Tropical season testing the patience

  • Fall fish: Jack

    Fall fish: Jack


Enough already! The active Atlantic has already pretty well exhausted this island and its willingness to batten down hatches, add hurricane lines, shift moorings and otherwise ready oneself for what is called “the tropical season”.

Perhaps one of the advantages of being subtropical is that the ocean at this latitude does cool off as autumn takes hold, making it less likely to fuel the convective masses that form the most powerful storms.

Fingers crossed, that the island settles back into the winters steady diet of gales and North Atlantic depressions.

The pelagic wanderers that are the blue water game fish Bermuda angling is based on travel considerably farther north of this latitude as they follow bait and nature’s programmed roads.

The canyons off New York, New Jersey and even Massachusetts encounter dolphin, wahoo, sharks and even marlin at the height of their summer season.

This is short-lived because the fish in question, not being programmed for chilly conditions, at the first onset of autumnal temperatures and winds start on a southward migration back to more equatorial climes.

This has the wahoo, tuna and other species retracing their passages which, in turn, once again, may bring them past this island.

Fish on the move are likely to be feeding because moving requires energy and energy requires fuel.

The open sea is a big place but a succession of sea mounts like the offshore banks hold bait fish and other species which just might be the source of such fuel for travelling fish.

With the commercial fleet only just getting back into fishing mode, the early signs are encouraging with the wahoo and tuna still biting.

Small game is still abundant and when more boats start working the offshore a clearer picture will evolve.

All the heavy weather, even hundreds of miles away, affect the currents around the banks and elsewhere and this can affect the fish activity as well.

This may take a while to turn into favourable conditions for both the fish and fishermen.

All is not lost inshore yet either. The water is starting to cool off, but the inshore waters between the islands in the Great Sound and St George’s Harbour should be home to numerous jacks.

In fact, in the olden days (there seem to have been rather a lot of those!) when net fishing for jacks and mackerel was a pretty serious mainstay of the fishing industry, the fishermen used to eagerly await the arrival of the so-called “fall fish” — larger jacks weighing two or three pounds.

These enjoyed a good market that was only displaced as the local tastes started to favour white meat fish and the various imported fish species widened the choices available and introduced new flavours.

Whether these larger jacks will show up this year is debatable but, for sure, trolling small spoons will catch some of the jacks currently cruising these inshore waters. Mackerel will also start to move inshore at this time of the year, replacing the juvenile “frigates” that move in the opposite direction out towards the deep where survival becomes a risky gamble.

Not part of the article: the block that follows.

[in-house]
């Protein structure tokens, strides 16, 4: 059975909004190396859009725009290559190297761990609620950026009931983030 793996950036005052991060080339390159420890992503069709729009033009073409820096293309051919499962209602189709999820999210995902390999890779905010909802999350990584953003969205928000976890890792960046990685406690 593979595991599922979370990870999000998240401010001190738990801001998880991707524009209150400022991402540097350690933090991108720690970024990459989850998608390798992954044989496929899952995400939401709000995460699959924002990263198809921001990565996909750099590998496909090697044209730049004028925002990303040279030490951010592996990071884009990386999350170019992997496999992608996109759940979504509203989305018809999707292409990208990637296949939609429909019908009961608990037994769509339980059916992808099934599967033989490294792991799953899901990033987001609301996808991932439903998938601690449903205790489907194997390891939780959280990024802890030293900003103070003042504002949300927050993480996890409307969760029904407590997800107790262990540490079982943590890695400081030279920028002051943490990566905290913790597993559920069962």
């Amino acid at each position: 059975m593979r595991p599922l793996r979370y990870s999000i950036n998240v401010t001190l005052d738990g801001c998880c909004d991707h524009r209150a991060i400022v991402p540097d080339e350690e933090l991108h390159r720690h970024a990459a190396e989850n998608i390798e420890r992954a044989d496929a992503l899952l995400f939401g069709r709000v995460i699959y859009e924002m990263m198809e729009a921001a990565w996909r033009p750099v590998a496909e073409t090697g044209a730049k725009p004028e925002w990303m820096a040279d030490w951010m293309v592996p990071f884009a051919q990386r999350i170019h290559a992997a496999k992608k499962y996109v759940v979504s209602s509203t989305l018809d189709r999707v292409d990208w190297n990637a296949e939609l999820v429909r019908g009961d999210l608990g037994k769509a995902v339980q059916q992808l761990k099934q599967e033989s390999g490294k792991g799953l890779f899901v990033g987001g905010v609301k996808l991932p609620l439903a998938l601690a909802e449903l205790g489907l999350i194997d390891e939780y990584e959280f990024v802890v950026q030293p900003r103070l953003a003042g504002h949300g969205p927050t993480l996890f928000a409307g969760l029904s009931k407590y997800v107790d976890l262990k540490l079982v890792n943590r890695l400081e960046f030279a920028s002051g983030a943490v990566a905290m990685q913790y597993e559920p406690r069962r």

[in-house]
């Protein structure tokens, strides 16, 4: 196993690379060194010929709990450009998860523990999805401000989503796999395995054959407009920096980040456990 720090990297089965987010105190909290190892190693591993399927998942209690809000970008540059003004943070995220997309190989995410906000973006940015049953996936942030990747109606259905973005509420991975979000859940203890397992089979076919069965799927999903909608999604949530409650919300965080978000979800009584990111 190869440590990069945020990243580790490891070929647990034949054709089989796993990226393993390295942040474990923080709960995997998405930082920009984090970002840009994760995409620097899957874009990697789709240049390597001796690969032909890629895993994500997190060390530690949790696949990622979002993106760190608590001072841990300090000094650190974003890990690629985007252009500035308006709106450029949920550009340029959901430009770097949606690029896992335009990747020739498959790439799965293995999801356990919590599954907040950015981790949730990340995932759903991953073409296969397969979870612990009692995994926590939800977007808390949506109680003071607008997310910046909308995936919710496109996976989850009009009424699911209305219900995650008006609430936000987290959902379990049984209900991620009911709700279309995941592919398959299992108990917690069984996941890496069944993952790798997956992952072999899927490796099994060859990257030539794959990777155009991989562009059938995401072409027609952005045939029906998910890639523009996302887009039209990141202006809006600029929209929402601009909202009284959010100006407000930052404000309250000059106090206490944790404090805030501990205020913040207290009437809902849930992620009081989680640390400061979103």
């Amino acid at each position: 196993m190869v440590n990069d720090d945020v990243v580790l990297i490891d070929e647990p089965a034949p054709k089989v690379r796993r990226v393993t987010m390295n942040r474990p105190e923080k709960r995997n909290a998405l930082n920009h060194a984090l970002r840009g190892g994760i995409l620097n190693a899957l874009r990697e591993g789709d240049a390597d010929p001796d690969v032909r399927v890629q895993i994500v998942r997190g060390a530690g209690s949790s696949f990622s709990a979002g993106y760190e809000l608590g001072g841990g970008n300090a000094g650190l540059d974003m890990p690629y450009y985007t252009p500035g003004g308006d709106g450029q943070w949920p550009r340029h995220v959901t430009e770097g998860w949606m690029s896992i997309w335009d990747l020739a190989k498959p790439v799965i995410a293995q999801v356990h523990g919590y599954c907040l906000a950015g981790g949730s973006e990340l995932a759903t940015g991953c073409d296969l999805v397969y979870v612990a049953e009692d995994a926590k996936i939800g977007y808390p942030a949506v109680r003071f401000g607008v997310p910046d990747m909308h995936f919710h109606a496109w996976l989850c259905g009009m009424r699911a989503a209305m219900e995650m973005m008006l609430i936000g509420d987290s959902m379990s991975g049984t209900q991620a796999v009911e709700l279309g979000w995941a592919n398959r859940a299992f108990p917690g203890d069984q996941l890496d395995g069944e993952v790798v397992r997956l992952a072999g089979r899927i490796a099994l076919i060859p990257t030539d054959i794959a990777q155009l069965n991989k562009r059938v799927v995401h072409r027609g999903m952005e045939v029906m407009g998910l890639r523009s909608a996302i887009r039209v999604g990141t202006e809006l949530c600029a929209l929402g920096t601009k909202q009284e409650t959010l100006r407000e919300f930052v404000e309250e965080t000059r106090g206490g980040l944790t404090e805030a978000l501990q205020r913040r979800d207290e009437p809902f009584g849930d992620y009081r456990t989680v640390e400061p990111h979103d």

Daisy chain-type rigs will also get results from both mackerel and jacks; and, every once in a while, an amberjack or bonita will latch onto such a rig.

These can be homemade from various lures, feathers or spoons or they may be bought as sabiki rigs — a Japanese name for what is essentially a daisy chain of small lures.

When the South Shore settles down, and it will, there will still be some pompano, more rightly palometa, action. In fact, this may be the time of the year when the largest specimens are most common.

Remember that any palometa over about two pounds is big, with four pounds being the island record. The first such fish was caught way back in November 1969.

The second such fish was caught by an angler who sort of specialised in inshore species and it seems that his own four-pounder came in July 1972.

Since then there doesn’t seem to have been an assault on this record mark which offers lots of possibilities because the current IGFA All-Tackle record is a mere one pound 12 ounces.

Looking at the Bermuda record suggests that it should not be too hard to take over the world mark; in addition, the Bermuda two-pound, four-pound, eight-pound and 12-pound classes are also vacant as are the fly rod tippet classes for two, four, six, eight and 12 pounds.

Looking ahead is also a bit depressing as the forecast for the weekend is less than conducive to offshore adventuring.

A lot better than the last few weekend forecasts but one unlikely to see any tournament take place.

This could change so anglers looking to taka part would do well to stay alert and in touch.

Although the season has almost completely come to its practical end, there are still some good days ahead and the pelagic wanderers will continue to move through the local area for a few more weeks.

As long as the fish are on the move, there will be opportunities for Tight Lines!!!

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Published Sep 28, 2019 at 8:00 am (Updated Sep 28, 2019 at 12:07 am)

Tropical season testing the patience

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